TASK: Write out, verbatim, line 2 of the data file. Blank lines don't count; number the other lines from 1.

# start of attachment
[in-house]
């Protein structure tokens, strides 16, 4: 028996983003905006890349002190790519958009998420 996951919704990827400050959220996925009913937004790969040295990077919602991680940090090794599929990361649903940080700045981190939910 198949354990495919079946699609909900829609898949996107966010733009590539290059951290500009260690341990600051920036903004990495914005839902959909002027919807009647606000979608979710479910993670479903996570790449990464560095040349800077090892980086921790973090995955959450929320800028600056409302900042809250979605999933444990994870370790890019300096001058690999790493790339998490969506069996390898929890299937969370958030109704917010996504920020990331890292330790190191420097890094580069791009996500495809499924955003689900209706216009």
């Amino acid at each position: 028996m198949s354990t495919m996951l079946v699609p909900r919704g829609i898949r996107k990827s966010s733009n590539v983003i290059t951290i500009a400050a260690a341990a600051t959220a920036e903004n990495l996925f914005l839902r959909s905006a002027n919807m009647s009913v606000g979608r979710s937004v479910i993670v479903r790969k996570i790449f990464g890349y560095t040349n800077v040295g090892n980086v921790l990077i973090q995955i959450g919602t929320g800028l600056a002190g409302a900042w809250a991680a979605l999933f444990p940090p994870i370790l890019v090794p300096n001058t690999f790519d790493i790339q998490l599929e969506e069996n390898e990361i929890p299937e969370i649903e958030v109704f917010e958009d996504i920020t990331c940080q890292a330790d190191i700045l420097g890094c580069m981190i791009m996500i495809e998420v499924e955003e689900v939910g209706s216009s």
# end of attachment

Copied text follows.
């Protein structure tokens, strides 16, 4: 028996983003905006890349002190790519958009998420 996951919704990827400050959220996925009913937004790969040295990077919602991680940090090794599929990361649903940080700045981190939910 198949354990495919079946699609909900829609898949996107966010733009590539290059951290500009260690341990600051920036903004990495914005839902959909002027919807009647606000979608979710479910993670479903996570790449990464560095040349800077090892980086921790973090995955959450929320800028600056409302900042809250979605999933444990994870370790890019300096001058690999790493790339998490969506069996390898929890299937969370958030109704917010996504920020990331890292330790190191420097890094580069791009996500495809499924955003689900209706216009």